Close Reading: Culture Is Ordinary by Raymond Williams Essay

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Pages: 5

Close Reading: Culture is Ordinary by Raymond Williams

The article by Raymond Williams is an attempt to describe and analyse the changing dynamics of culture through its constant shifts in meaning. He begins his essay with a brief account of a visit to his childhood home in Wales, in a few words describing his own personal history. From his anecdote, Williams delves into his main argument, that Culture is ordinary, breaking this idea into two parts, “the known meanings and directions, which its members are trained to; the new observations and meanings, which are offered and tested” (Williams, 1958, p. 6). He then explores this concept further by contesting two common ideas of culture that he has encountered, firstly what Williams labels
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He insinuates how bougeouis culture can teach working class values in future cultural developments, such as “neighbourhood, mutual obligation, and common betterment” (p. 9). The final principle conveys the idea that “since culture and production are related, the advocacy of a different system of production is in some way a cultural directive” (p. 9). Williams strictly rejects this, on the premise that culture is made up of individual and collective meanings, and is therefore ever-changing and unpredictable. He suggests how, as such personal and social experiences are living, it is simply inconceivable to dictate through a change in systems of production.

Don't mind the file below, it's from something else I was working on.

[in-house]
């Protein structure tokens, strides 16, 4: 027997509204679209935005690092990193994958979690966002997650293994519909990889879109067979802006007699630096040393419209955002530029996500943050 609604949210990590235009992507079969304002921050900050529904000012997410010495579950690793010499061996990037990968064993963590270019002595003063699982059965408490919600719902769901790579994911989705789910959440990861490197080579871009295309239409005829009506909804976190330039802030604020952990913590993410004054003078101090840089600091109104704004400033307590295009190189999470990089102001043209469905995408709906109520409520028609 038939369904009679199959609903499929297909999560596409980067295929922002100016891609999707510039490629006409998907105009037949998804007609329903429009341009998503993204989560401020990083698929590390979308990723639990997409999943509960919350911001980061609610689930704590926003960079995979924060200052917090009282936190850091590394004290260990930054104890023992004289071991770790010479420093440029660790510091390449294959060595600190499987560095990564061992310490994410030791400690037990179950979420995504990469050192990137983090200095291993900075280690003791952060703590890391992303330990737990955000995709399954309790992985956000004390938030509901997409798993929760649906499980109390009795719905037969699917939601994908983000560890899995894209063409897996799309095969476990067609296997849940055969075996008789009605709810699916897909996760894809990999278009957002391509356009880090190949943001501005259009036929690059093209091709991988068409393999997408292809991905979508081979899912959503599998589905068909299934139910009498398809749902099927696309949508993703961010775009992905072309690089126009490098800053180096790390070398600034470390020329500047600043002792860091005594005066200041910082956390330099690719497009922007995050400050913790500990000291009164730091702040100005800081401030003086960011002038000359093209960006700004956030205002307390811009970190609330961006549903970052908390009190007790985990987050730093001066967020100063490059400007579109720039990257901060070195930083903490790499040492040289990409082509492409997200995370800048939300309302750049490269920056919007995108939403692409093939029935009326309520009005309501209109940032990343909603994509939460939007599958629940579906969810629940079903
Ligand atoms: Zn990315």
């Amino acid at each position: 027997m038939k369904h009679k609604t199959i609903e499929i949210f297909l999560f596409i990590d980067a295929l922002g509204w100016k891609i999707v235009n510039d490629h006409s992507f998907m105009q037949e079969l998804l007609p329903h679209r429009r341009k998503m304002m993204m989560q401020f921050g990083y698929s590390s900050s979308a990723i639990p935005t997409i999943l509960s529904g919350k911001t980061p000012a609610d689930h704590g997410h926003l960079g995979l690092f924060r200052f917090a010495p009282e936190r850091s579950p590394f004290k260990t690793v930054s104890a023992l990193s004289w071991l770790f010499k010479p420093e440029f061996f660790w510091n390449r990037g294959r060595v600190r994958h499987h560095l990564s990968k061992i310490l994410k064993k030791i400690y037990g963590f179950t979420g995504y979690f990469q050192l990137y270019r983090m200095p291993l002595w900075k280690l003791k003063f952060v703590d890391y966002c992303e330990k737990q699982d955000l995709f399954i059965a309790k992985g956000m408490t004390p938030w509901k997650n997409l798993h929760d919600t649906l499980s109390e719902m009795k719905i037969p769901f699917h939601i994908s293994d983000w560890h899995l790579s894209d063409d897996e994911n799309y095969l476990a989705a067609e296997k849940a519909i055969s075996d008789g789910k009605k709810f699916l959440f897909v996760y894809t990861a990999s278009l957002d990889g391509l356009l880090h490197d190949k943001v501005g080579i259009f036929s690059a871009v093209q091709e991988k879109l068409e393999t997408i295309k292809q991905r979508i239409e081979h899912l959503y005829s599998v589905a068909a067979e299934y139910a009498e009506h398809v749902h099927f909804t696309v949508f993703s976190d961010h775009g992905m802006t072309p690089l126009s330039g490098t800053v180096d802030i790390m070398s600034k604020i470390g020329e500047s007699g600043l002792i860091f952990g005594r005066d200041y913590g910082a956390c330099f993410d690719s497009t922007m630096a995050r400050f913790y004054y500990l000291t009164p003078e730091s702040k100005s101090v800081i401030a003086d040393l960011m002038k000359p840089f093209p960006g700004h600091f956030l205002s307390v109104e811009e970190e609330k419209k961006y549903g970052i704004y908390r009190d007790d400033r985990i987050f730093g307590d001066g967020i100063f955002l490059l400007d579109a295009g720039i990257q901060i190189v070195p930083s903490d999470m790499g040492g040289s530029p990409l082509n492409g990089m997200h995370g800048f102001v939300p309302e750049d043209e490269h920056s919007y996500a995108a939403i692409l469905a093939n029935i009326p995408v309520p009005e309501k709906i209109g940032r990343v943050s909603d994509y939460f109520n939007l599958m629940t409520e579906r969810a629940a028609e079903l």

Williams also rejects Leavis’ idea, who believes that with the industrialisation of England, both art and thinking have suffered. Though he struggles with the idea, he returns to his working class background to view the technological advances and easing on labour, which are in place due to industrialisation, as advantageous. He views it as a newly acquired form of power. He further queries how such power can be bad for society, questioning whom could go back to before there were such products that were brought about by industrialisation and technology, such as electricity or aspirin. Engaging in this idea, Williams wonders how we can defend the “good” advances, and also answer the problem of the “new cultural vulgarity” (p. 11)? In answering this, he puts forward falsities that have arisen from